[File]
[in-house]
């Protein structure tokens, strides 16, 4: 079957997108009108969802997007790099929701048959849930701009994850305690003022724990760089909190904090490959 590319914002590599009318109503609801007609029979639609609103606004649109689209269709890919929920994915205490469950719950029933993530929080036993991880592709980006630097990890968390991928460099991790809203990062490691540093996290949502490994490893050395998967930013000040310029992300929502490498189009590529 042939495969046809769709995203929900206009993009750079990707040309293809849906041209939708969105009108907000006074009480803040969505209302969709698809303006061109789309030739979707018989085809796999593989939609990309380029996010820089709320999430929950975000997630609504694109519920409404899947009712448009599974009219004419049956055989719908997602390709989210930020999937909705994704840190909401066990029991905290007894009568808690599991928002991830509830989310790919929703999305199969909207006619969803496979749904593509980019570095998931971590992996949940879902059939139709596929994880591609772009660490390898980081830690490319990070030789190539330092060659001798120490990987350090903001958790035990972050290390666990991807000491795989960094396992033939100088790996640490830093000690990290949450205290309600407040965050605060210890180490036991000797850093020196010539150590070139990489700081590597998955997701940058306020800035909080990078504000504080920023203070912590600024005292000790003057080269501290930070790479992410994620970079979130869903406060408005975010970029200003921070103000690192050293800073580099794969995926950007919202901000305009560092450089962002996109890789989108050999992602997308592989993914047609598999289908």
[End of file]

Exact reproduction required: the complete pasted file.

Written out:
[in-house]
């Protein structure tokens, strides 16, 4: 079957997108009108969802997007790099929701048959849930701009994850305690003022724990760089909190904090490959 590319914002590599009318109503609801007609029979639609609103606004649109689209269709890919929920994915205490469950719950029933993530929080036993991880592709980006630097990890968390991928460099991790809203990062490691540093996290949502490994490893050395998967930013000040310029992300929502490498189009590529 042939495969046809769709995203929900206009993009750079990707040309293809849906041209939708969105009108907000006074009480803040969505209302969709698809303006061109789309030739979707018989085809796999593989939609990309380029996010820089709320999430929950975000997630609504694109519920409404899947009712448009599974009219004419049956055989719908997602390709989210930020999937909705994704840190909401066990029991905290007894009568808690599991928002991830509830989310790919929703999305199969909207006619969803496979749904593509980019570095998931971590992996949940879902059939139709596929994880591609772009660490390898980081830690490319990070030789190539330092060659001798120490990987350090903001958790035990972050290390666990991807000491795989960094396992033939100088790996640490830093000690990290949450205290309600407040965050605060210890180490036991000797850093020196010539150590070139990489700081590597998955997701940058306020800035909080990078504000504080920023203070912590600024005292000790003057080269501290930070790479992410994620970079979130869903406060408005975010970029200003921070103000690192050293800073580099794969995926950007919202901000305009560092450089962002996109890789989108050999992602997308592989993914047609598999289908």